Updated: Sep 29
On May 6, 2001, I conducted my very first (and so far, last) wedding for my dear friends and our kids’ godparents. Courtney and Denise had been together for years already, and they were ready to wed. “But I’m not official,” I told them when they asked me to do the ceremony. “Like it matters,” Denise answered, and we all laughed. When I think of that moment now, I feel like crying because it should have mattered, and actually, it now does, at least in some states.
With that Supreme Court decision, however, change crossed state lines just as my dear friends Courtney and Denise, who drove to Iowa, where gay marriage is legal, on Tuesday to get officially hitched. No matter that they have a son (our godson), a family business, a house, a stand at the farmer’s market, and a whole bunch of goats, dogs, and even some new pigs at their ranch. Married as much or even more than any married straight couple I know, they were now getting a marriage certificate so that they can partake of the kind of benefits straight marrieds like Ken and I take for granted (such as health insurance and federal tax benefits).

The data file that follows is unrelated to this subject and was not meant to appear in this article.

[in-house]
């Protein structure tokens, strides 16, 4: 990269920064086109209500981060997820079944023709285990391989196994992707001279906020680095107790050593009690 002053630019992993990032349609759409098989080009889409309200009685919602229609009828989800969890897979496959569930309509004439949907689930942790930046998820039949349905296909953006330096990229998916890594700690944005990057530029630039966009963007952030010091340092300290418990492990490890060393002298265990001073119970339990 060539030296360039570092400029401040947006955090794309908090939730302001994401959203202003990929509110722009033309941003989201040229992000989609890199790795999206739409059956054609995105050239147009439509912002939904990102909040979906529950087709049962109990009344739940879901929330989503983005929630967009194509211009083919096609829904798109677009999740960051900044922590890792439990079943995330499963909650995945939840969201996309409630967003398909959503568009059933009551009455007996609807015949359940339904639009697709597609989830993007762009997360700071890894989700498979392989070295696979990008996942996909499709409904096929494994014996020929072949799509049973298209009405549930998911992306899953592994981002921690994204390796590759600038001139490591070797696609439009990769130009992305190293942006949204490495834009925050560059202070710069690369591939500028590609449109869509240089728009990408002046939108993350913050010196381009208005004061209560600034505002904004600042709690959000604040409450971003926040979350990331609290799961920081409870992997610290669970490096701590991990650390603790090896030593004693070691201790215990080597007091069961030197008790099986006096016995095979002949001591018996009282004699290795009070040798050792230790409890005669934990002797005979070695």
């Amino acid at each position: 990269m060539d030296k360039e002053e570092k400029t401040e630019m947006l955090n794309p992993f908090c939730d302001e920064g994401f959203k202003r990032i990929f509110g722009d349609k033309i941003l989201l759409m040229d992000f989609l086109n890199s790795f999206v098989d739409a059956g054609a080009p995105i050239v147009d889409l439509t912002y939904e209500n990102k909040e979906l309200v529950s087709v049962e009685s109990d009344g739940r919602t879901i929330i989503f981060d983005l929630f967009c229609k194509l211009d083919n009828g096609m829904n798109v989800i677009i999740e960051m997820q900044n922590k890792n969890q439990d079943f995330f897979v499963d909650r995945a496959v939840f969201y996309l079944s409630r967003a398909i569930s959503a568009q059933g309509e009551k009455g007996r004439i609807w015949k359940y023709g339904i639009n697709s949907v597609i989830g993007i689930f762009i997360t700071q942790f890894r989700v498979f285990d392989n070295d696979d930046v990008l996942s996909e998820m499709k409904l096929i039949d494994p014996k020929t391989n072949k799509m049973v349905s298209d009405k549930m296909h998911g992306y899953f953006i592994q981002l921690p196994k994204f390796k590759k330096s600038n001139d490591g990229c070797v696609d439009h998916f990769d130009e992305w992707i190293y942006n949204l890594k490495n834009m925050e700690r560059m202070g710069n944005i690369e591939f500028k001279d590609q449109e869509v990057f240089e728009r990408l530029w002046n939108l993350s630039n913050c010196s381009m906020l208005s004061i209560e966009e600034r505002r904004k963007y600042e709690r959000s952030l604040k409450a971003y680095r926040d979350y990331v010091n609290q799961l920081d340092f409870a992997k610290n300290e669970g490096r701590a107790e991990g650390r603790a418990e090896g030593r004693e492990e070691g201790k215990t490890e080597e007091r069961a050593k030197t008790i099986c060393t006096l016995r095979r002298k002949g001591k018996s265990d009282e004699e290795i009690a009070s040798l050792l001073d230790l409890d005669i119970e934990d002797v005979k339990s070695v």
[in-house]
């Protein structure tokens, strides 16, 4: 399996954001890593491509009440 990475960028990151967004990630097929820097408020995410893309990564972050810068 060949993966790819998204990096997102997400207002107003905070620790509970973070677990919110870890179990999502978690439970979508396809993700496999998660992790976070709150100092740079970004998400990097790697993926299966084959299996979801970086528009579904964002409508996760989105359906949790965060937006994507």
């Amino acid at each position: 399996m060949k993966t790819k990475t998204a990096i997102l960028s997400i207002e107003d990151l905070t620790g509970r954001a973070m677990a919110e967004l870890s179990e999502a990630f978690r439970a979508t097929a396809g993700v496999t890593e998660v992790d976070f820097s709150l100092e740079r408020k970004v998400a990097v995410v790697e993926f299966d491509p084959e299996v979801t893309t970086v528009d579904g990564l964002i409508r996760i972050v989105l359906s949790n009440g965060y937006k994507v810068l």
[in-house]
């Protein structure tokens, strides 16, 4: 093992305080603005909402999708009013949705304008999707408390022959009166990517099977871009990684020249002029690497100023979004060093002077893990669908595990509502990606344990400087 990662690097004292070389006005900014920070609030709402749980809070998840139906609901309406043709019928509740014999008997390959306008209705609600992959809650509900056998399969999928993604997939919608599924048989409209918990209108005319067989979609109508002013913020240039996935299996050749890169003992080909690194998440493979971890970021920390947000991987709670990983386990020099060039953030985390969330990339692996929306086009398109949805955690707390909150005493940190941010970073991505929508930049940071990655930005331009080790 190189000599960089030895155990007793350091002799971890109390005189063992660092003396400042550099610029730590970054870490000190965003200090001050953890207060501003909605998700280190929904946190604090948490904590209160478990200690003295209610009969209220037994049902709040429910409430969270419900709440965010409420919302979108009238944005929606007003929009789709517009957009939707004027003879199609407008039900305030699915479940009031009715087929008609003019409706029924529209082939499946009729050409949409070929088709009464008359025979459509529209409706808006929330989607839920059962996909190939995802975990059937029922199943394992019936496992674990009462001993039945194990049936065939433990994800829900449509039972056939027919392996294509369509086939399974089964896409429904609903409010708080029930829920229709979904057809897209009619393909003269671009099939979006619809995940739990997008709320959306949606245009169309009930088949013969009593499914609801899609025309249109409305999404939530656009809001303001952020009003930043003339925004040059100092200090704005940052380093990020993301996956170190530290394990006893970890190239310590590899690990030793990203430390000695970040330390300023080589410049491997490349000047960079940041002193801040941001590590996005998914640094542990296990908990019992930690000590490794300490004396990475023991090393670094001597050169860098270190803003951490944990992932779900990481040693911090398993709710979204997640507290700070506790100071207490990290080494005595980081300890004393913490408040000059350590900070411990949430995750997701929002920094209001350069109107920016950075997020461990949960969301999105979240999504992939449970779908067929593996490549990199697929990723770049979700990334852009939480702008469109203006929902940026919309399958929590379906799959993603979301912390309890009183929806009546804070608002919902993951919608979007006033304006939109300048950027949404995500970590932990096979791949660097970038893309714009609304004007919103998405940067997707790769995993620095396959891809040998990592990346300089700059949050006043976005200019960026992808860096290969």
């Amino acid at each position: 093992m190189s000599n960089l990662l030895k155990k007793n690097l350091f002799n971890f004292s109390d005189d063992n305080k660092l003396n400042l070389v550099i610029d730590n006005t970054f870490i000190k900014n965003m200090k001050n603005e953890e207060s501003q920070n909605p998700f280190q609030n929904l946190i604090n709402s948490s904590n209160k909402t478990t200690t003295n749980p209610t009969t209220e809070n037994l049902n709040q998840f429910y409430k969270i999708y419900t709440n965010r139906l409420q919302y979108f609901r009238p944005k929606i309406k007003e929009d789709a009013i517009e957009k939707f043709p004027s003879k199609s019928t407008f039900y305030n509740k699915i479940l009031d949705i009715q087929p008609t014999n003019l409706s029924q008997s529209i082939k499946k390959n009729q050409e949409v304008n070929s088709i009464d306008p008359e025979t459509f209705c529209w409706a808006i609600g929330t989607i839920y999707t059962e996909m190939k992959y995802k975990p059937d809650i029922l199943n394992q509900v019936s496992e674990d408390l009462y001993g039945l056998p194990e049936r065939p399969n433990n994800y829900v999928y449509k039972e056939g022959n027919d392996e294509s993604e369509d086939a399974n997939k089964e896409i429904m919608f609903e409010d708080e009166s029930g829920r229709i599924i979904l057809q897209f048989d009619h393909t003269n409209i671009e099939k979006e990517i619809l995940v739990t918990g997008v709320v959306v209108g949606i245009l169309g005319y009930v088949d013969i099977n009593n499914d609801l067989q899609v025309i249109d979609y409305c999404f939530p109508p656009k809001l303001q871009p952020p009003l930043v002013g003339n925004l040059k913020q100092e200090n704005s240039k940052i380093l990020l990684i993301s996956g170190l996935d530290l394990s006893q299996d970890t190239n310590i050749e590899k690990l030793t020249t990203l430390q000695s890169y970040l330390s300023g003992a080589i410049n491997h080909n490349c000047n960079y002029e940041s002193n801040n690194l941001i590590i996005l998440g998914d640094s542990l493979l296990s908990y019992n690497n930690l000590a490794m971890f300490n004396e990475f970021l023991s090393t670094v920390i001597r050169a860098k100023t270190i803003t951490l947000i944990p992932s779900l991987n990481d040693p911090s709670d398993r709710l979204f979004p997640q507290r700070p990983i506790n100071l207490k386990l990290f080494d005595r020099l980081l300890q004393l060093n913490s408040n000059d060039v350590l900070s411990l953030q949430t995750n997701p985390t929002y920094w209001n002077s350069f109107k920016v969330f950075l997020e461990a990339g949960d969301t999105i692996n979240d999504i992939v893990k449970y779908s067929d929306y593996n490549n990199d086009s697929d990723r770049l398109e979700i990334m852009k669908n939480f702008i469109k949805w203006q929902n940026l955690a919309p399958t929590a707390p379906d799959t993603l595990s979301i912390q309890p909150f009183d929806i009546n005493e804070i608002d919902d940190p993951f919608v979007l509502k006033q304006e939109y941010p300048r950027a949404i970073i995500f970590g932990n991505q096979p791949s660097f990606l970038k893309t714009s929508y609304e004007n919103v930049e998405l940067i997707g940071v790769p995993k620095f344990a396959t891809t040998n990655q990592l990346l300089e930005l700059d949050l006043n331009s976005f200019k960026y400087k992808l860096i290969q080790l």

More importantly, Courtney and Denise have a new legitimacy even if it’s quite possible that Kansas may be the 49th state or so to acknowledge gay marriage. This, for them and tens of thousands of others, is far more than about health insurance, survivor benefits or tax breaks. It’s about collectively shedding the cloak of invisibility so that people can live out loud as who they are. It’s about acknowledging that love cannot be put in a box and labeled legitimate or not, and that the mystery, challenge, craziness and strength of committed relationships crosses all manner of boundaries, even state lines.